Ecommerce · Strategy · Consulting

Voice Commerce – How to Sell More on Amazon with Alexa in 2024 (Updated)

Author Picture of Martin Heubel

by Martin Heubel


Voice Commerce is on the rise. With more people using voice assistants than ever before, it’s time to explore how you can increase your ecommerce sales with Alexa in 2024.

If you ever wondered:

  • Why Alexa transforms the ecommerce landscape.
  • How you can increase your sales using Alexa.
  • How to optimise your Amazon listings for Voice Commerce.

Then you’ve come to the right place.

This guide will cover:

Definition: What Is Voice Commerce?

Voice Commerce describes the utilisation of voice recognition technology that enables consumers to purchase online merchandise or services.

In other words: It lets consumers buy products or services by simply using their voice.

But it doesn’t end there.

Voice Commerce can also be part of a much wider customer journey.

For example:

A consumer might have seen an ad for a product and asks Alexa about its price. The user then decides to buy it a few days later on the Amazon website.

That’s why Voice Commerce involves much more than an isolated transaction process via voice.

Often, customers simply want to get a piece of information in the most accessible way.

But the purchase doesn’t always happen via voice.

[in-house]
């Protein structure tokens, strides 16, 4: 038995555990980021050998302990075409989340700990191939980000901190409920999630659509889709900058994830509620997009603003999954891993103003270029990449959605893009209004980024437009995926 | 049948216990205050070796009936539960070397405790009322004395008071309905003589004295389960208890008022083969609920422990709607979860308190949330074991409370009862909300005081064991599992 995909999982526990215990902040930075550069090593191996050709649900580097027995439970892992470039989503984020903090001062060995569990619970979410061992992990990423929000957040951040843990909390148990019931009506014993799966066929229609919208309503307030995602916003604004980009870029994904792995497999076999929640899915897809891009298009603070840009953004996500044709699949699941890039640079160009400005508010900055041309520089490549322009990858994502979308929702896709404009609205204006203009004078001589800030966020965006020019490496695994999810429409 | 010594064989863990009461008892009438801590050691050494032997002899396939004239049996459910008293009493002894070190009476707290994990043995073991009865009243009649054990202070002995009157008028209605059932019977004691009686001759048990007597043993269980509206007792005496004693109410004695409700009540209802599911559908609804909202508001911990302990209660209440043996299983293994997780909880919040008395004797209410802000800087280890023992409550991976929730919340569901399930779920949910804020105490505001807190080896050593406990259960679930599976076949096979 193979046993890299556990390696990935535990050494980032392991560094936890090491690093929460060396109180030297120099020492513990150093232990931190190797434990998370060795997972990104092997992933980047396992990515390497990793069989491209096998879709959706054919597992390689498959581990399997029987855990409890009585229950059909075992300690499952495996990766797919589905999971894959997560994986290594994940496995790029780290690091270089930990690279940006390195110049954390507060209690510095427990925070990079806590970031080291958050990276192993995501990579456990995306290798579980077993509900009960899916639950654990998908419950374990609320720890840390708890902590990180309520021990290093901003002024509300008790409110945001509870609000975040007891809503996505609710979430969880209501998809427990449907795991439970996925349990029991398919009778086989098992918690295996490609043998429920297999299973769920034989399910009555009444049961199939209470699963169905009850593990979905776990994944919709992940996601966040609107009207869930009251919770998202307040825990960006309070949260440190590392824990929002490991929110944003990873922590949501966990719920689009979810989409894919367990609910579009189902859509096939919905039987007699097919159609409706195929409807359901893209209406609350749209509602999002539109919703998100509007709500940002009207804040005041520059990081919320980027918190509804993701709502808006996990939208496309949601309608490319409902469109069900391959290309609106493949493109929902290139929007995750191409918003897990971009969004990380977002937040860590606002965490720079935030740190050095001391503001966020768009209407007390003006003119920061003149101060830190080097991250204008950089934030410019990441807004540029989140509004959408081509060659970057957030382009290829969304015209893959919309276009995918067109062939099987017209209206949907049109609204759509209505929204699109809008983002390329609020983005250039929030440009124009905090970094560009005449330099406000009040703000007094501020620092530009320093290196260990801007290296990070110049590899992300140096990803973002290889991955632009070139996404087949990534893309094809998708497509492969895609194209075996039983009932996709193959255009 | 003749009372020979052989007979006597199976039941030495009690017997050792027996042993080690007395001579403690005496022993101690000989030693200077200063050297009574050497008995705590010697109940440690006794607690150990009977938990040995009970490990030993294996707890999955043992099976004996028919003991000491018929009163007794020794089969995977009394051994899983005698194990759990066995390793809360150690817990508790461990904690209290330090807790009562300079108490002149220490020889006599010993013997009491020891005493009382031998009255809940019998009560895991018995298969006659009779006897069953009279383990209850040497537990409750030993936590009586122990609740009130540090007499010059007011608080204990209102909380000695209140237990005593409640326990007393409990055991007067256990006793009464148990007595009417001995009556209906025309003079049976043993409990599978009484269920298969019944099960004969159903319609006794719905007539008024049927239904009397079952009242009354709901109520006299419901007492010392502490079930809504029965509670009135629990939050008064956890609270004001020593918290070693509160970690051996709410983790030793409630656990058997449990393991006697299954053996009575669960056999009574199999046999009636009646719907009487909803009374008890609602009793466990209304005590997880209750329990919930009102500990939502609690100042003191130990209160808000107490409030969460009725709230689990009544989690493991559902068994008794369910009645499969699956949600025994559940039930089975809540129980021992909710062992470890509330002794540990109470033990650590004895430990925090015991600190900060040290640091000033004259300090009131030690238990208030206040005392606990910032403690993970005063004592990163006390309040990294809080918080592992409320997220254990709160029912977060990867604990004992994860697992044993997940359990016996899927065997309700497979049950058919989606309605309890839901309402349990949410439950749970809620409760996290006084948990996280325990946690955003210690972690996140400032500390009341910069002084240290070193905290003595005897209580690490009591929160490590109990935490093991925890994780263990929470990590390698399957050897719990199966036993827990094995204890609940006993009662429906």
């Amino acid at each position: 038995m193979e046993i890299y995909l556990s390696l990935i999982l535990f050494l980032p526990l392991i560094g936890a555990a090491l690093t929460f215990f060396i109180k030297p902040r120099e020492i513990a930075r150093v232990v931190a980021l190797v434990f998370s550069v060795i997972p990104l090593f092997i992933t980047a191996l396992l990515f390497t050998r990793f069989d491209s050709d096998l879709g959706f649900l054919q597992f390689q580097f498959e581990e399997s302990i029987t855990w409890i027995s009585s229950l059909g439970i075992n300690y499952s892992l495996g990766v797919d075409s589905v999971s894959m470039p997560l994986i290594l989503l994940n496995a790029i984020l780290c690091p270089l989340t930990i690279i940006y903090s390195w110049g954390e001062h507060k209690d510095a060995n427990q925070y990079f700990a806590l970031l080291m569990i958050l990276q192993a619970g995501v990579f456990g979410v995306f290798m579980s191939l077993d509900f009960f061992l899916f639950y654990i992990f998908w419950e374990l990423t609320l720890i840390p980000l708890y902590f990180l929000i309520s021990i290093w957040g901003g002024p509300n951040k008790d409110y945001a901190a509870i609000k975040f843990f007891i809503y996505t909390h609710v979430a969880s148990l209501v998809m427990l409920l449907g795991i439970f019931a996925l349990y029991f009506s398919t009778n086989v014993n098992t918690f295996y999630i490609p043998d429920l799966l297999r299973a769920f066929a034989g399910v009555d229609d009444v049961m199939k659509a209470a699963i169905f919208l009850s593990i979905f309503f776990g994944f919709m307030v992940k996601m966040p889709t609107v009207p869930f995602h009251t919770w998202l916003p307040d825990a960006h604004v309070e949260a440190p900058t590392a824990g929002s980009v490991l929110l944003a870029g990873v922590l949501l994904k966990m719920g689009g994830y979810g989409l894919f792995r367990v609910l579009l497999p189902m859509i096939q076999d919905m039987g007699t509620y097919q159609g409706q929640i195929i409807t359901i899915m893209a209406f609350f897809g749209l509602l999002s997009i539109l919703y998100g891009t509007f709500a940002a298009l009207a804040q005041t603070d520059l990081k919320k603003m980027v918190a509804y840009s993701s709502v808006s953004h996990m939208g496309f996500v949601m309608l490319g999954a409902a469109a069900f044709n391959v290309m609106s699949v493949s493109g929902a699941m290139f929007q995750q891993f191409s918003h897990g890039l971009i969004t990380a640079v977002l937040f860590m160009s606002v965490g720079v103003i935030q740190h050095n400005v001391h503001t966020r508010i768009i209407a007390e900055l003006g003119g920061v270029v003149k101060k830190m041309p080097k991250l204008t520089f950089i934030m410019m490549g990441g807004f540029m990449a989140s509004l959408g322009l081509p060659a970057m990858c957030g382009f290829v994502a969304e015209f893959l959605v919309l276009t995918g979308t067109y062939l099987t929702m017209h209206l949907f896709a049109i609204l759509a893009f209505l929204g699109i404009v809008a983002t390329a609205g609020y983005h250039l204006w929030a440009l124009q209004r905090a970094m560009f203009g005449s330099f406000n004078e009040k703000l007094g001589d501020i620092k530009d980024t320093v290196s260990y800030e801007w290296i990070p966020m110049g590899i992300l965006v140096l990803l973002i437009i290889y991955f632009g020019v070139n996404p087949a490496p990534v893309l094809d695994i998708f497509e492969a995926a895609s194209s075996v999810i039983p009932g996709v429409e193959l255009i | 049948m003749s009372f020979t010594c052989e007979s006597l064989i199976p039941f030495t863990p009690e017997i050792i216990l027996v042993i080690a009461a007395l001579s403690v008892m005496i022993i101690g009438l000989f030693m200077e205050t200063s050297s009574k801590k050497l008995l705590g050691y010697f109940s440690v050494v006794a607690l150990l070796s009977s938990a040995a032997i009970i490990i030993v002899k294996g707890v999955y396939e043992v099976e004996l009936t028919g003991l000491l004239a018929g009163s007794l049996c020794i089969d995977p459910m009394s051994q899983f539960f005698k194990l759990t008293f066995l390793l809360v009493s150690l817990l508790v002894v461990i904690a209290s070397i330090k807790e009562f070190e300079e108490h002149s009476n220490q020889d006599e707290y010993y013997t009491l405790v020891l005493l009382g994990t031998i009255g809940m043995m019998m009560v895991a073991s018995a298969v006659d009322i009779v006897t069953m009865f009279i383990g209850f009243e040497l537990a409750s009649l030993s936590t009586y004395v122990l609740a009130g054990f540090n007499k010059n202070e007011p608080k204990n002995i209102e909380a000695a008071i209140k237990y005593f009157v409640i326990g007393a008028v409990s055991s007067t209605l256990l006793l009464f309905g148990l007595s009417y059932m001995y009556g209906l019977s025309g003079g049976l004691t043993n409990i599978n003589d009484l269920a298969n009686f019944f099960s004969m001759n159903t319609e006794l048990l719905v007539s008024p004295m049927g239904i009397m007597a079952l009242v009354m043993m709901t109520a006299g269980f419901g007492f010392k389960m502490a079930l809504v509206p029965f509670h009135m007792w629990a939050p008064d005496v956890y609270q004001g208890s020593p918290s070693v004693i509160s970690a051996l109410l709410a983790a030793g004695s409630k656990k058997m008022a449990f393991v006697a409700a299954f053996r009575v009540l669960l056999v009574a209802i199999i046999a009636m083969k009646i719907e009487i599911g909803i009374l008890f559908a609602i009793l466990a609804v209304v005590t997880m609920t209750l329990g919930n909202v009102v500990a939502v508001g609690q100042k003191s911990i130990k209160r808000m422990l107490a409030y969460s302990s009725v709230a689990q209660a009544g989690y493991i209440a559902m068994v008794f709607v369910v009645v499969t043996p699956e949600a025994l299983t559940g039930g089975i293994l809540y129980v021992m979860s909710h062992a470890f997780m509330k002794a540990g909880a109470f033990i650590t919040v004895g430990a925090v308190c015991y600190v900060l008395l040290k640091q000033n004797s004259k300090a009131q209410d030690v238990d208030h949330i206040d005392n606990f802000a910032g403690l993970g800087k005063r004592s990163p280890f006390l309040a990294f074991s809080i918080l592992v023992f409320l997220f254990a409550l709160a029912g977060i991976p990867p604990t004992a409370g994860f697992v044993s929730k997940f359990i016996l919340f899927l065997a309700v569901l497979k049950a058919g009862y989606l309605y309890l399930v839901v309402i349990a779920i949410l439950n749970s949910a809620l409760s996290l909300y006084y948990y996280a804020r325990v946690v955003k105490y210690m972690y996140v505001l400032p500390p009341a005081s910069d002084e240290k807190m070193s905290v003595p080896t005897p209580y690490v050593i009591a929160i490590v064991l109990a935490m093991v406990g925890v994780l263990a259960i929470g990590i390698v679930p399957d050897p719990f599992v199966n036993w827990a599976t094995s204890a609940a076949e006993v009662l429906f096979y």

In fact, it’s often part of a wider customer journey.

That’s why in the upcoming chapters, I’ll show you exactly how to use voice assistants as a powerful tool to increase your sales on Amazon.

And with the definition of Voice Commerce out of the way, let’s take a look at the numbers.

With voice assistants on the rise, the question is:

Is voice really that important in ecommerce?

The short answer is yes.

Especially for businesses.

Let me show you some recent statistics to highlight how big of a deal voice will become in 2024:

The number of digital voice assistants in use worldwide is estimated to reach 8.4 billion by 2024 (Statista).

Volume of Voice Assistants until 2024 will increase to 8.4 billion.

Voice Commerce sales will amount to $164B worldwide by 2025 (Voicebot).

Smart Home Payments Transactions will be at $164B in value by 2025

The following percentage of voice assistant owners already perform the following activities via voice on a regular basis:

  • 51% of users research products,
  • 36% of users add items to their shopping list,
  • 30% of users track a package,
  • 22% of users make a purchase,
  • 20% of users provide ratings or reviews,
  • 18% of users contact support, and